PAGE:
Google PageRank or PR for short seems to be misunderstood by so many webmasters and SEO specialists that in this part of the SEO tutorial I will try to explain the ins and outs of PageRank without getting too deep into the technical maths behind the PageRank algorithm.

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Let’s hope so anyway, not easy to explain PR without dealing with some Maths!

Over the years I’ve wrote several SEO articles on PageRank including: Google PageRank and Page Rank which describes the difference between PR and Page Rank (some webmasters get confused) and PageRank Explained which covers a general overview of what PageRank is.

What is Google PageRank?

No better place for a description of PR than Google itself, from Google’s PageRank Explained page-

PageRank relies on the uniquely democratic nature of the web by using its vast link structure as an indicator of an individual page’s value. In essence, Google interprets a link from page A to page B as a vote, by page A, for page B. But, Google looks at more than the sheer volume of votes, or links a page receives; it also analyzes the page that casts the vote. Votes cast by pages that are themselves “important” weigh more heavily and help to make other pages “important.”

Important, high-quality sites receive a higher PageRank, which Google remembers each time it conducts a search. Of course, important pages mean nothing to you if they don’t match your query. So, Google combines PageRank with sophisticated text-matching techniques to find pages that are both important and relevant to your search. Google goes far beyond the number of times a term appears on a page and examines all aspects of the page’s content (and the content of the pages linking to it) to determine if it’s a good match for your query.

Couldn’t have said it better myself, seriously though it’s clear from the above PageRank is very important to Google, it’s the foundation of their original search engines algorithm and so very important to search engine optimization rankings.

PR is created or transferred through links and it’s cumulative, a webpage with a high PR transfers more PR than a webpage with low PR making different PR valued links not equal in value from an SEO perspective.

Although 2020 Google SEO has many more ranking factors (Google says over 200) which means the importance of PR must have been devalued over the years: more search engine ranking factors means the older ones like PR must have less importance now.

PageRank, which is a measure of a webpages backlinks is still important in 2020+.

Public PageRank Values

Google used to publish the PageRank of webpages publicly, but it stopped providing PR to the public many years ago.

I’m afraid there is no accurate way to determine a specific webpages PageRank, plenty of businesses have tried to provide a PageRank like measure of a webpages value like Page Authority (PA) and Domain authority (DA), but they are not PageRank.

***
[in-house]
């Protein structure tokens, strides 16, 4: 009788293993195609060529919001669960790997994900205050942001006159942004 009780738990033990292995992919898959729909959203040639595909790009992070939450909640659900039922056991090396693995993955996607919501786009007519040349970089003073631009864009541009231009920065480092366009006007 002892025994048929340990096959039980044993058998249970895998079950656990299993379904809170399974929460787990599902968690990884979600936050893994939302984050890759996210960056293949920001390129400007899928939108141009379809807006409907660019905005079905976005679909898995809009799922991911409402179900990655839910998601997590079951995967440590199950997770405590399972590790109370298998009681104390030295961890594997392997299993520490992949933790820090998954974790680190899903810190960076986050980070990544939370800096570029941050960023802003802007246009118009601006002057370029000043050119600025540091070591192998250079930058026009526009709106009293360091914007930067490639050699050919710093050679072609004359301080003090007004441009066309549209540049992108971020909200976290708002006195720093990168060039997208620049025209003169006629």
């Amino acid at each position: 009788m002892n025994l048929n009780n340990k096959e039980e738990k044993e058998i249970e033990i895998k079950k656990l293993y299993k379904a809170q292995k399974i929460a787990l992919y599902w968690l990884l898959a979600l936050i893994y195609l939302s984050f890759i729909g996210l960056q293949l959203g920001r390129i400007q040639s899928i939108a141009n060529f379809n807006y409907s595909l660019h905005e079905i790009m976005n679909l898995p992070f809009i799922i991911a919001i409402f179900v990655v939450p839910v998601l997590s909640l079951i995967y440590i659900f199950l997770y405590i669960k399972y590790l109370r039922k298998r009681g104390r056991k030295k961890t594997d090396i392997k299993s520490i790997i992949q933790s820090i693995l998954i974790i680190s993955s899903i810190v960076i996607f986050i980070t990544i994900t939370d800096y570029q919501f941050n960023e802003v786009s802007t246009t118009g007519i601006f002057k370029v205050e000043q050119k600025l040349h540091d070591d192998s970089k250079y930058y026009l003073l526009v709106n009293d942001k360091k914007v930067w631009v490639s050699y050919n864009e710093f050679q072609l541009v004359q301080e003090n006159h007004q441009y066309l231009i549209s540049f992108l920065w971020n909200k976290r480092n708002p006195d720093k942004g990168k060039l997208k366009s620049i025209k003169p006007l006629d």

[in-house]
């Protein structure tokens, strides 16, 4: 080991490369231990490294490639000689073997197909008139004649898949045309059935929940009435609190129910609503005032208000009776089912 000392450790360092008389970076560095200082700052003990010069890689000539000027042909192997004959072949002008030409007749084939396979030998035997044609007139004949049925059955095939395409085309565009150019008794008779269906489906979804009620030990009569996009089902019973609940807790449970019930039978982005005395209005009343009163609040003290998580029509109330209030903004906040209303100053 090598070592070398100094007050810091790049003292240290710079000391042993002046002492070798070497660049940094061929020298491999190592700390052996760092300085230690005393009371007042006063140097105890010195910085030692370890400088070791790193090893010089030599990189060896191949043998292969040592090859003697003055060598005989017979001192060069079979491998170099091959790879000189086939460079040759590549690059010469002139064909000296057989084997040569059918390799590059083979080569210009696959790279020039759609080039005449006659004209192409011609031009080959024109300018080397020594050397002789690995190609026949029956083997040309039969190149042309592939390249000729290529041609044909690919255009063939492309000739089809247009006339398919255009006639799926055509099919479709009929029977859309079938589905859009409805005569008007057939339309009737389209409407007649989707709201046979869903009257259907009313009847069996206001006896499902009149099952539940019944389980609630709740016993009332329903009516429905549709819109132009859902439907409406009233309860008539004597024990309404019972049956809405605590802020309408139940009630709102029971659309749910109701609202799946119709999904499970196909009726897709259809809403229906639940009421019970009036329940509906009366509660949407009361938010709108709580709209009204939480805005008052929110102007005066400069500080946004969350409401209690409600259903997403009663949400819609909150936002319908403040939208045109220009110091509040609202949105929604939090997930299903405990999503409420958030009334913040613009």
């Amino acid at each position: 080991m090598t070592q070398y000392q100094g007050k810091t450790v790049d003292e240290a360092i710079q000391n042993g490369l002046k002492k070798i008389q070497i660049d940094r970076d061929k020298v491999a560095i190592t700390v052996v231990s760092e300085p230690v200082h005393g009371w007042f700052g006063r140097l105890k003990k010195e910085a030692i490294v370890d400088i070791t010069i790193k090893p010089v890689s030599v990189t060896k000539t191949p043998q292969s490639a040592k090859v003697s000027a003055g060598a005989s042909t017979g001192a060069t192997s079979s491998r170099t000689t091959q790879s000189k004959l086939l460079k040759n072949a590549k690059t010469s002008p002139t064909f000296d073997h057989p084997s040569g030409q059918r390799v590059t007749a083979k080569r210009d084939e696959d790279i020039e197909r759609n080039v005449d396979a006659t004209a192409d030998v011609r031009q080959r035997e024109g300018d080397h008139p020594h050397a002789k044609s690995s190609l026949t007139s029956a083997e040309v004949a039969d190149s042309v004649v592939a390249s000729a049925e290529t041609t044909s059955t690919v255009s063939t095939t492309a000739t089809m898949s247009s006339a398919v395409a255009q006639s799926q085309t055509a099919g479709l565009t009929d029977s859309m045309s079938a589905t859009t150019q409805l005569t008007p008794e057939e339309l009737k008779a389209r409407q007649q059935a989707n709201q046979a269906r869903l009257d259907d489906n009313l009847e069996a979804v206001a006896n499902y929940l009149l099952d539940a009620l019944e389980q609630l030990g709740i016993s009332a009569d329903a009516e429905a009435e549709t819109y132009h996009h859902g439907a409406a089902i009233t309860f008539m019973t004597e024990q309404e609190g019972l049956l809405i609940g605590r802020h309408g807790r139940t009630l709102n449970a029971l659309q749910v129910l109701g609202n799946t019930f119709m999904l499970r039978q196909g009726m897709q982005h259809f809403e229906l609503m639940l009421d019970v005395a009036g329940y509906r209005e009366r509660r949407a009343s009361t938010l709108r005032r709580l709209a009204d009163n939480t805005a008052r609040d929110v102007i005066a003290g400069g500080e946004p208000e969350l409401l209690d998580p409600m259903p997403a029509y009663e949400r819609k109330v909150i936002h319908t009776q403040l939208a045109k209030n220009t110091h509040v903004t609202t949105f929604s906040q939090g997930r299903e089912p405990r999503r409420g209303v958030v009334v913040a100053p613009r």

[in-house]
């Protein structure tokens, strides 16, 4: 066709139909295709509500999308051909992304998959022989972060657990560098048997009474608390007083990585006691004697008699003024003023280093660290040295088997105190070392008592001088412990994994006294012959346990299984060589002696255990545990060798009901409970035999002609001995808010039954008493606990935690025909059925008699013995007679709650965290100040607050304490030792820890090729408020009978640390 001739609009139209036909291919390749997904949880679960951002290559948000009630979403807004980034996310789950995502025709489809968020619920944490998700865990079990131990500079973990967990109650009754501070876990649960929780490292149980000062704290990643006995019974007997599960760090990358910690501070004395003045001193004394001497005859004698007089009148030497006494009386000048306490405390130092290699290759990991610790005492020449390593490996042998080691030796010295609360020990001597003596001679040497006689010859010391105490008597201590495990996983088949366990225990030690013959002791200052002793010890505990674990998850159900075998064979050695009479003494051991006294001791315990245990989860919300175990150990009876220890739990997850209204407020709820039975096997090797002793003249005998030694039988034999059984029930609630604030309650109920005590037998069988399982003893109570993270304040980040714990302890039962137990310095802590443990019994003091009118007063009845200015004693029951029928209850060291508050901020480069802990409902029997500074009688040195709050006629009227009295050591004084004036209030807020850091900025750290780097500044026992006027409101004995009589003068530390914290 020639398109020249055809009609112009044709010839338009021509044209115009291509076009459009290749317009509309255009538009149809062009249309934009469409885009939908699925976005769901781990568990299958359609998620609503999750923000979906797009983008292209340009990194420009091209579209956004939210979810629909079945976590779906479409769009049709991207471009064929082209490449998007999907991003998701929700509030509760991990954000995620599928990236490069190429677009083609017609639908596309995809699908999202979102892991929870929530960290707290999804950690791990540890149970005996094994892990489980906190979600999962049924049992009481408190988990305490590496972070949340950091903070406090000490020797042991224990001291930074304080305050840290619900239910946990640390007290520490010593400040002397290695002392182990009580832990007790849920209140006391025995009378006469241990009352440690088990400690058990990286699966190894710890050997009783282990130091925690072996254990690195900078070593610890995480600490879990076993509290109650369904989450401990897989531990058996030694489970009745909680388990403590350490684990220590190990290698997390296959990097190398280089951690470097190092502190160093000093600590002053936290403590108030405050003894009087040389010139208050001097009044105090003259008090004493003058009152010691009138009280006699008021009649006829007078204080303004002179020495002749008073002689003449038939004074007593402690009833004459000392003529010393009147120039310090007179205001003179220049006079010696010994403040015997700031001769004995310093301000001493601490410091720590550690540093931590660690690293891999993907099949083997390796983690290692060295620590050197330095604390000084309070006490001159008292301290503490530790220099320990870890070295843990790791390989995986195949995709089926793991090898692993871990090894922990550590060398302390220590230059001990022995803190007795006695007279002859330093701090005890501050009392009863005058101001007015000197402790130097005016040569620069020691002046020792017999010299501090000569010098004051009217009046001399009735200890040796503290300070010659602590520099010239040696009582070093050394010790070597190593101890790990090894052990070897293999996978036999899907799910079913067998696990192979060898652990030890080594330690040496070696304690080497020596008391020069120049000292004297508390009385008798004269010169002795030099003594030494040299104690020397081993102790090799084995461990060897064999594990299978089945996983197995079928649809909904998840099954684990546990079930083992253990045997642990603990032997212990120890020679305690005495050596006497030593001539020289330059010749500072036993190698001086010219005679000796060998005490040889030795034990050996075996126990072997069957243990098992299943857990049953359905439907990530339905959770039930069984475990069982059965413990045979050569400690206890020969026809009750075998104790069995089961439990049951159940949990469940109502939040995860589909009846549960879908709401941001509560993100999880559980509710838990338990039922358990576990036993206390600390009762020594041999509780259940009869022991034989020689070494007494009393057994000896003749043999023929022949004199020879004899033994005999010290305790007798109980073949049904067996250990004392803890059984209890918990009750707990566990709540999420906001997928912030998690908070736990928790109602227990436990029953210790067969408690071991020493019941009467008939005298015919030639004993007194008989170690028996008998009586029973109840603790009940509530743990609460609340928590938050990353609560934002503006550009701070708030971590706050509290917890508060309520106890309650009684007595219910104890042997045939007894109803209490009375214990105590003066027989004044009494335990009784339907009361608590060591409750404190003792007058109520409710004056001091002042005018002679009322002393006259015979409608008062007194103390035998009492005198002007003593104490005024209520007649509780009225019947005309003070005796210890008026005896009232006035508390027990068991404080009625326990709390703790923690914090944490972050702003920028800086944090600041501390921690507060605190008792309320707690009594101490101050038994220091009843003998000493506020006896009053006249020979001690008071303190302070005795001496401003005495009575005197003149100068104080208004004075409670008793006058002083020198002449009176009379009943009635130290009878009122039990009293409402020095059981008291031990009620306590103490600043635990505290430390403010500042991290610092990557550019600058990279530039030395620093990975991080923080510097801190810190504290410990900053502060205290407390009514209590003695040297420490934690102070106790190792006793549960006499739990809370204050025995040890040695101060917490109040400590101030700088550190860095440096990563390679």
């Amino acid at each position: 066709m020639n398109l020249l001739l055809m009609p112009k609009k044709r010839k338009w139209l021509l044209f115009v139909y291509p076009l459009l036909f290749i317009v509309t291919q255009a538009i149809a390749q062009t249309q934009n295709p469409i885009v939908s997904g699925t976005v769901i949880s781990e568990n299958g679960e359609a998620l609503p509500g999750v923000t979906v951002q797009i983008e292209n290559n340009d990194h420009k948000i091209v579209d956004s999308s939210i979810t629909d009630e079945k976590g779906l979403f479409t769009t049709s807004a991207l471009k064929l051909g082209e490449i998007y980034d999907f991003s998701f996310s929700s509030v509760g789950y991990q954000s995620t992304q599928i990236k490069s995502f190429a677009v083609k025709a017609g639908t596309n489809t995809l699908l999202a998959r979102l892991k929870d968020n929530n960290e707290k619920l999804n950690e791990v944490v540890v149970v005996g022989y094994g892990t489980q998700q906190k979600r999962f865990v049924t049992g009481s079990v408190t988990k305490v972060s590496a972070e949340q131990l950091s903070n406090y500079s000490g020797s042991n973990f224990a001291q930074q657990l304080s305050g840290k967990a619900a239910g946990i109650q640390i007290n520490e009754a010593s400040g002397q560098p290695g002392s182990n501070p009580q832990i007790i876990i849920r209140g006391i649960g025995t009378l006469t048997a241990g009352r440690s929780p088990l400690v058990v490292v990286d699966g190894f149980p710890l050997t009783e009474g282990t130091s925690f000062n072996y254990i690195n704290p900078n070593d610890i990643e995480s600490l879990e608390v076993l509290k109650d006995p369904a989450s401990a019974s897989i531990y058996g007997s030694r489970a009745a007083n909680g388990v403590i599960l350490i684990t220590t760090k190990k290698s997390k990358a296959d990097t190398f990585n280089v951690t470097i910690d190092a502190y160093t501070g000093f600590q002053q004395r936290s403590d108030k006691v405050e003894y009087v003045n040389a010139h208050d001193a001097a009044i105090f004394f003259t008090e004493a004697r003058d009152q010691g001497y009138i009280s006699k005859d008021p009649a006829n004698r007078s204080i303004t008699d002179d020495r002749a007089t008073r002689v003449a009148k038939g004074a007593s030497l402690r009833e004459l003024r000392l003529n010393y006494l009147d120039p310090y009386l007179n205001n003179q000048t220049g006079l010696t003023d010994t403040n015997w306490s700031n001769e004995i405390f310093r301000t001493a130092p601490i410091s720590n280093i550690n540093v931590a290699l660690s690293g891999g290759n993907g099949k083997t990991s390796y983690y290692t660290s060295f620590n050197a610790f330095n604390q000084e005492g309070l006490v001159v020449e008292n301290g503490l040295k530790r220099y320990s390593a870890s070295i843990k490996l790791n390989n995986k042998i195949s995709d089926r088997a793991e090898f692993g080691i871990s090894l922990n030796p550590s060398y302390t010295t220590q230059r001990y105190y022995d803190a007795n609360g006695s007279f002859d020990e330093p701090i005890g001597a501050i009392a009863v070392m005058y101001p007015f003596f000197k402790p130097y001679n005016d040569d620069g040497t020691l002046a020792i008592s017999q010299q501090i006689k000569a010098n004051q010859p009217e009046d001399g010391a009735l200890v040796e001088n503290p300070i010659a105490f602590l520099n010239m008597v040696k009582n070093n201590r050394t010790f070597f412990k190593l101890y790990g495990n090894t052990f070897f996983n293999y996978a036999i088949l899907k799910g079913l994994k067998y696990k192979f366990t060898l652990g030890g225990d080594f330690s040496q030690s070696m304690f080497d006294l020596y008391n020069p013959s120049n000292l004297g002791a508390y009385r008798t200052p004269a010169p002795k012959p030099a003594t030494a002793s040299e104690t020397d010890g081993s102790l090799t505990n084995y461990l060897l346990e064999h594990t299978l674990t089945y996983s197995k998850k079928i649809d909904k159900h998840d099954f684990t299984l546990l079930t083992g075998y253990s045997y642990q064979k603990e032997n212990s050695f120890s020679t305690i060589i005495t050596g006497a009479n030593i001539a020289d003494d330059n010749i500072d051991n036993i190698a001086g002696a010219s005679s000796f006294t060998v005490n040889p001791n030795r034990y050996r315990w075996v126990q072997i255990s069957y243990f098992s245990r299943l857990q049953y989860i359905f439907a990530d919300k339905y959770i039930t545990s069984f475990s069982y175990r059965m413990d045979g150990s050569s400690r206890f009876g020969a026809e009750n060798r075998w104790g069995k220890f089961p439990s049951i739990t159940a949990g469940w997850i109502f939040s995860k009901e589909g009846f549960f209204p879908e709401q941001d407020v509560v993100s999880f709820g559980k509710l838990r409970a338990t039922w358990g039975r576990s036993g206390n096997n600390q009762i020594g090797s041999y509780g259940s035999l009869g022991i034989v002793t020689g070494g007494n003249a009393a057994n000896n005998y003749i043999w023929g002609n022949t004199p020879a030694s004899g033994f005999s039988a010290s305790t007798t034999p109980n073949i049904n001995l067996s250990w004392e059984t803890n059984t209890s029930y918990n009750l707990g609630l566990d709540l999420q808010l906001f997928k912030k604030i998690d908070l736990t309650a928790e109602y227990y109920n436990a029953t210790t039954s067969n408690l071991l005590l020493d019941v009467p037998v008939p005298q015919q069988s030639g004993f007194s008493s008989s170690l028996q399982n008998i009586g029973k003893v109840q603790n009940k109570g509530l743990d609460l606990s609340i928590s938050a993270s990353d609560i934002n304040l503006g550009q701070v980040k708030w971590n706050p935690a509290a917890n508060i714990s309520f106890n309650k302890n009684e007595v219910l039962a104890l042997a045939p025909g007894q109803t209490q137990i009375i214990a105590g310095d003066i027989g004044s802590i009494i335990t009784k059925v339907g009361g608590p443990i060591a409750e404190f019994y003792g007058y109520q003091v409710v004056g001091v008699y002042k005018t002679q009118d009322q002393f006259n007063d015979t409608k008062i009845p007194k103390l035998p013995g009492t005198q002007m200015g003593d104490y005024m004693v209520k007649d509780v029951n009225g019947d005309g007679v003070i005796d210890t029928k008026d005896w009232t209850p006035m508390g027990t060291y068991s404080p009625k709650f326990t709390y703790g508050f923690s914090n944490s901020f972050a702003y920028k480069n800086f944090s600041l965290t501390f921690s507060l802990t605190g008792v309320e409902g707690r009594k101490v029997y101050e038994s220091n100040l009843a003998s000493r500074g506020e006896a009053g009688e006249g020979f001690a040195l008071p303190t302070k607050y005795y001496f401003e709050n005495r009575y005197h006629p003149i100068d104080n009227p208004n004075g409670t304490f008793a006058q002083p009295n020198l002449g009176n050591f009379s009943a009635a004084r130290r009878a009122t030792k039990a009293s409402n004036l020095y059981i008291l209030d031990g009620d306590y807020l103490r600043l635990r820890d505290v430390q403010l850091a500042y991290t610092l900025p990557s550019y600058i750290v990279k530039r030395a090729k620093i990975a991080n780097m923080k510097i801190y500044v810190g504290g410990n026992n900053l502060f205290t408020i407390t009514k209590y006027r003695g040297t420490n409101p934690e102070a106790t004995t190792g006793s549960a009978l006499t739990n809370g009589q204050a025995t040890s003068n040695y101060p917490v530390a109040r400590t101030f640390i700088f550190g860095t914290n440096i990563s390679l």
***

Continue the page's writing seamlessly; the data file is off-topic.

All because Google no longer publishes PageRank values publicly does not mean PageRank is no longer important. Simply means we can’t look at a webpage like this one and say it’s PR5 or PR7, we don’t know, it has a PR value of between PR0 and PR10 (most likely between PR3 and PR5) which Google uses in it’s algorithm.

What Does a Specific PR Represent?

Every Google indexed webpage has a hidden PR value between 0 (the lowest) and 10 (the highest), PageRank is based on a log scale, probably around base 6 to 8: we don’t know for sure, but it doesn’t really matter if we get it wrong since it’s all relative.

This means each PR point increase takes 6 to 8 times the effort as the last PR increase, this can be represented as a point system that used to be very helpful when analysing PR transfer for reciprocal link exchanges (no use since public PR was disabled).

PR Points Table if PR is Base 8

PR1 = 8 points
PR2 = 64 points
PR3 = 512 points
PR4 = 4,096 points
PR5 = 32,768 points
PR6 = 262,144 points
PR7 = 2,097,152 points
PR8 = 16,777,216 points
PR9 = 134,217,728 points
PR10 = 1,073,741,824 points

As you can see the difference between PR1 and PR2 is not the same as the difference between PR2 and PR3. Higher a webpages PageRank goes harder it is to go even higher. It might help to imagine each point is the result of a link either directly or indirectly from other webpages.

Note: this isn’t accurate, but it helps to picture the difference between say a PR4 page and a PR7 page, PR4 pages takes 4,096 links, PR7 page 2,097,152 links, that’s 512 times more links or 512 times the effort if all links were equal!

Original PageRank Formula

It’s not important that you fully understand the original PageRank formula to use PR to your advantage, but here it is for those who would like the details.

The original PageRank paper on The Anatomy of a Search Engine authored by the founders of Google Sergey Brin and Lawrence Page we have the the original PageRank formula-

We assume page A has pages T1…Tn which point to it (i.e., are citations). The parameter d is a damping factor which can be set between 0 and 1. We usually set d to 0.85. There are more details about d in the next section. Also C(A) is defined as the number of links going out of page A. The PageRank of a page A is given as follows:

PageRank Algorithm Code

PR(A) = (1-d) + d (PR(T1)/C(T1) + ... + PR(Tn)/C(Tn))